The C2S blog draws on the arts, the social and biological sciences to explore the many meanings of health and "dis-ease." Designed to be a locus where patients, their families and professionals can meet on a level playing field, it is the natural off-shoot of the Cell 2 Soul Online Journal. We encourage the submission of ideas, essays, poems, stories, humor, and timely reviews relating to the humanities and health care.
Hans Rosling, a Swedish physician became a pop-star statistician by converting dry numbers into dynamic graphics that challenged preconceptions about global health and gloomy prospects for population growth. He died on February 7th at 68 of pancreatic cancer.
The topic of Global Health and Social Determinants of Health has interested us greatly. It is covered in detail in Michael Marmot’s dense book, The Health Gap (that few will wade into). Rosling’s work makes this information palatable and easily understandable.
Rosling, his wife and daughter founded Gapminder, an independent Swedish foundation with no political, religious or economic affiliations in 2007. Gapminder is a fact tank, not a think tank. It fights devastating misconceptions about global development.
"Do you want the closest thing to a wonder drug? Try exercise."
In this excellent article by Aaron Carroll in the New York Times Journal of Medicine, June 21, 2016 one will find a valuable introduction of this topic. Unfortunately, no references are given but they can probably be retrieved at PubMed.
Studies have shown that exercise is as good as drugs for conditions as diverse as:
Many people will be surprised lo learn how little exercise they need to do to achieve the results. The recommendations are 150 minutes per week of moderate intensity physical activity for adults or about 30 minutes per workday. Walking at 3 to 4 miles per hour qualifies.
from health enews
This form of therapy has been shown to be effective and it's cheap. Warning: it can be addictive!
Aaron Carroll's essay is a great introduction to this simple therapeutic modality. He draws heavily from a British Medical Journal editorial: “Exercise: not a miracle cure, just good medicine.” BMJ 2015; 350:1416. Download Exercise BMJ editorial "A study of representative samples of clinical practices in the United States found that the proportion of physicians recommending exercise to all patients fell from 14% in 1995 to 11% and 2007."
Physical activity remains the best buy for public health.
In spite of the Affordable Care Act there are many people in our country without health insurance. "The remaining uninsured are primarily in the South and the Southwest. They tend to be poor. They tend to live in Republican-leaning states. The rates of people without insurance in the Northeast and the upper Midwest have fallen into the single digits since the ACA’s main provisions kicked in. But in many parts of the country, obtaining health insurance is still a problem for many Americans."
The states with the lowest percentage of uninsured tend to be the ones that have expanded Medicaid coverage. However, it can be difficult for Medicaid patients to obtain health care, especially from specialists. See: Cherry Picking in the Aina.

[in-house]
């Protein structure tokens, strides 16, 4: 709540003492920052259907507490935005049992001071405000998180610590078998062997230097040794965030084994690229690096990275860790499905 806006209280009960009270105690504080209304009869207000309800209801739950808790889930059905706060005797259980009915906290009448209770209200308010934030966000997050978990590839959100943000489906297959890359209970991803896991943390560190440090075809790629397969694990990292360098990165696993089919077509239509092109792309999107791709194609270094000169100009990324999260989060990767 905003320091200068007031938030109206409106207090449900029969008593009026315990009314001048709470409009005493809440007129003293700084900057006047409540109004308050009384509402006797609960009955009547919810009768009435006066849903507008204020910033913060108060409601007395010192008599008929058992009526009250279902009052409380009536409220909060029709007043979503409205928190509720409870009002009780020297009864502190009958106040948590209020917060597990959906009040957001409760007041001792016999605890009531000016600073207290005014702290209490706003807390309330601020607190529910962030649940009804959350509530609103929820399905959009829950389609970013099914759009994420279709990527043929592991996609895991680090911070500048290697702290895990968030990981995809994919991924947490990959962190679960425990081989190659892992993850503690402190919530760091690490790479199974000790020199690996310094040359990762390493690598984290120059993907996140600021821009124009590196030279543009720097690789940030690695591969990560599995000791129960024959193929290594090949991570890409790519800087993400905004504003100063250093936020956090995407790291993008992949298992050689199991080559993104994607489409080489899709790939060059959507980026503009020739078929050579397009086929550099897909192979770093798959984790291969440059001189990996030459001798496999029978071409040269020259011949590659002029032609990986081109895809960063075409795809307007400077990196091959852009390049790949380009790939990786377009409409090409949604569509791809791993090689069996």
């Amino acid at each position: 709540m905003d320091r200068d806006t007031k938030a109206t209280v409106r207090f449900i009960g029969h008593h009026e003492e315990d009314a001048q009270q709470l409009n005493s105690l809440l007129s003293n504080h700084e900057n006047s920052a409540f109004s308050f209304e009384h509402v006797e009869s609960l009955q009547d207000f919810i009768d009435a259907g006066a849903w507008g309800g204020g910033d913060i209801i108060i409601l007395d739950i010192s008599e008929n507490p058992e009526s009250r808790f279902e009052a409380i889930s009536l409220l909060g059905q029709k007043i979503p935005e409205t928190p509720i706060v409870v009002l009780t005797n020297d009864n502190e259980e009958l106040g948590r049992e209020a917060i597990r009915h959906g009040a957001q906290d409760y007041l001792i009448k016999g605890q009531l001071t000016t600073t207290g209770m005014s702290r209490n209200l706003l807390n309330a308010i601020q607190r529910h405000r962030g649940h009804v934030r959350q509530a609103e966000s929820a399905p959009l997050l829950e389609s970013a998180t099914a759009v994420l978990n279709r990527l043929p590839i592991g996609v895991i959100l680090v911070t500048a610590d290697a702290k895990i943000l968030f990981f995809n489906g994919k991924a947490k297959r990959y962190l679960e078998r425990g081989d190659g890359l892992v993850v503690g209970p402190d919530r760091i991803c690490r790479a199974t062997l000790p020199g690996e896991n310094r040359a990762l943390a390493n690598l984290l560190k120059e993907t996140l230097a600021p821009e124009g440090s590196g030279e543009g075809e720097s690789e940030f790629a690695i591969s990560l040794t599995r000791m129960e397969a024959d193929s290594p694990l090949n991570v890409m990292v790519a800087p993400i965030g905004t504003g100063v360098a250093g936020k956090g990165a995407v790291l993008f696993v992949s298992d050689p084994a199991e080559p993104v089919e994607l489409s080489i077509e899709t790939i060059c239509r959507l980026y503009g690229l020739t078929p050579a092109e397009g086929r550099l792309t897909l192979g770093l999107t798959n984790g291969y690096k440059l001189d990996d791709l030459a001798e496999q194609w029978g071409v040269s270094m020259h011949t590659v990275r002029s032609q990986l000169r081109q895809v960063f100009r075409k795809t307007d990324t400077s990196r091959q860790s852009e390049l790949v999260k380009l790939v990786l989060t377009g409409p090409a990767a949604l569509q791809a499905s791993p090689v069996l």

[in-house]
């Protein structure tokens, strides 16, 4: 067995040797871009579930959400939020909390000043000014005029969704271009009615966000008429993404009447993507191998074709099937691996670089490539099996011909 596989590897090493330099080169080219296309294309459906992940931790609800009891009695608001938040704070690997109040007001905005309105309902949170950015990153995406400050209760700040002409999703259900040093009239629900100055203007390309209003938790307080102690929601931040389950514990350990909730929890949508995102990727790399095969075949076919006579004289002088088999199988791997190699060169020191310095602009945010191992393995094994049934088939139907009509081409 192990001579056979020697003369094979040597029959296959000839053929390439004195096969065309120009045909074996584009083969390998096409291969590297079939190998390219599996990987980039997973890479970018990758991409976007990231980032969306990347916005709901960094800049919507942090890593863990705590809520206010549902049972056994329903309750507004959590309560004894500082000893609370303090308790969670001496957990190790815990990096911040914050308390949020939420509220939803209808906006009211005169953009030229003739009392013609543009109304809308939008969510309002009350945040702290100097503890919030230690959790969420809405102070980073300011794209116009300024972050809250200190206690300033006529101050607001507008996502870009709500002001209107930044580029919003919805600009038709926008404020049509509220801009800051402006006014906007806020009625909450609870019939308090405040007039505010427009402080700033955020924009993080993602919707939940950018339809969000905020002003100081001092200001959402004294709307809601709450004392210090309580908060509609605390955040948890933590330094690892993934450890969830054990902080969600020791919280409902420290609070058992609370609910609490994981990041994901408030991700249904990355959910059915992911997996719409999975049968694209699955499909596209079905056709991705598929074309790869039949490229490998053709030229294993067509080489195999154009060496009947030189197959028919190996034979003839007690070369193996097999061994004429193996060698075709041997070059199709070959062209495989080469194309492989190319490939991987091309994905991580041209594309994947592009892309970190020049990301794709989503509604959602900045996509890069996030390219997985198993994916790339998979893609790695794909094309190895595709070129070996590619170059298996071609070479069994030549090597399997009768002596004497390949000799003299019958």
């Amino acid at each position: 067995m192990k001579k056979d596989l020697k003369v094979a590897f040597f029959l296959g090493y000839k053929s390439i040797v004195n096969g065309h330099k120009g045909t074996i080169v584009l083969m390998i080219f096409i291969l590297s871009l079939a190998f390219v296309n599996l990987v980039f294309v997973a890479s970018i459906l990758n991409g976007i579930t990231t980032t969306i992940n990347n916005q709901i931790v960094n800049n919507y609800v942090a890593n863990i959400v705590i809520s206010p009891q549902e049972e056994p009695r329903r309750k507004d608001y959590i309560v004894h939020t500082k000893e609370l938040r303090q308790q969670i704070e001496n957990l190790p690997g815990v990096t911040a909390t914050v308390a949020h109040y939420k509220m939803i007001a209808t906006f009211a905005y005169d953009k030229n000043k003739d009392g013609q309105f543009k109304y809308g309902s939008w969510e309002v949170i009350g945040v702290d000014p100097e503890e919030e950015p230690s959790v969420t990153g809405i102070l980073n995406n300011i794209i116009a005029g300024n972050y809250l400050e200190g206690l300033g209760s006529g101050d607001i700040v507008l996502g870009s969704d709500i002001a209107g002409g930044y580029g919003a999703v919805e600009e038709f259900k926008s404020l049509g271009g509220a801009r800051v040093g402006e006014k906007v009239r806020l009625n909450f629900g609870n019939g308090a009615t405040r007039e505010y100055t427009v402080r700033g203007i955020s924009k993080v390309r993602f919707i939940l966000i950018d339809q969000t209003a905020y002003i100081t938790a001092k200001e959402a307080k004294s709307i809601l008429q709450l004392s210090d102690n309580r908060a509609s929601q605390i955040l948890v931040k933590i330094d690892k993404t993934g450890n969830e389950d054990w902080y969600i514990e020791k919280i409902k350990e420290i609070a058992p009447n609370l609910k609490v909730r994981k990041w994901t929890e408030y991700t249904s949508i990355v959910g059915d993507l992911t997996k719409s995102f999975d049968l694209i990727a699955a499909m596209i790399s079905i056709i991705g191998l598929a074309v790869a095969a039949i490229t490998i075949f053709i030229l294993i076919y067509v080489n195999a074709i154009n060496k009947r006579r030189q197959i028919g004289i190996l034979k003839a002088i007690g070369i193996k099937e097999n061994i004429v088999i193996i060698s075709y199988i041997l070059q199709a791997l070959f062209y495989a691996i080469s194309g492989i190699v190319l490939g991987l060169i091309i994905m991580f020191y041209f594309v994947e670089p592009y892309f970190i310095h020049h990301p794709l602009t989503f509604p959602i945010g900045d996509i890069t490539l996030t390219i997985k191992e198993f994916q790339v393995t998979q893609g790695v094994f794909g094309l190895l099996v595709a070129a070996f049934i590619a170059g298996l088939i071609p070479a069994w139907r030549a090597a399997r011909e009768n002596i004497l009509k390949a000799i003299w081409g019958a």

It's hard to believe there are still so many health care unequalities.
“Delmar Boulevard in St. Louis, Missouri marks a sharp divide between the poor, predominately African American neighborhood to the north and a more affluent, largely white neighborhood to the south. Education and health also follow the “Delmar Divide,” with residents to the north less likely to have a bachelor’s degree and more likely to have heart disease or cancer.” See: Zip Code Predicts Health.
At a recent health care conference in Hawaii, Dr. Dileep Bal, told a packed auditorium of affluent dermatologists that one’s zip-code is a better predictor of health than any of the questions we routinely pose to patients. This got me thinking about how I have missed what should have been in my face in the five decades since I entered medical school. Zip Codes trump most (maybe all) other determinants of health.
There is not as much literature about this subject as one would anticipate given its importance. Here is a pertinent article: “Poverty, wealth, and health care utilization: a geographic assessment” from The Journal of Urban Health. PubMed Abstract, See Free Full Text Online PMC article.
The paper “demonstrates the strong association between low ZIP code income and both higher percentages of disability and greater hospital utilization. And they suggest that, given the large contribution of the poorest neighborhoods to aggregate utilization, it will be difficult to curb the growth of health care spending without addressing the underlying social determinants of health.”
This Zip Code information runs parallel to the effects Adverse Childhood Experiences (ACEs) have on a child’s subsequent physical and mental health and ultimately longevity. They are both significant determinants of one’s health, well-being and success in life.
Note: In researching this topic I came across this quote: Our public health practices ignore this fundamental truth. In America, when it comes to your health, your zip code is more important than your genetic code. Anthony Iton, M.D. J.D., M.P.H. (Commencement address UC Berkeley 2014)
I will remember that there is art to medicine as well as science, and that warmth, sympathy, and understanding may outweigh the surgeon's knife or the chemist's drug. Modern version of Hippocratic Oath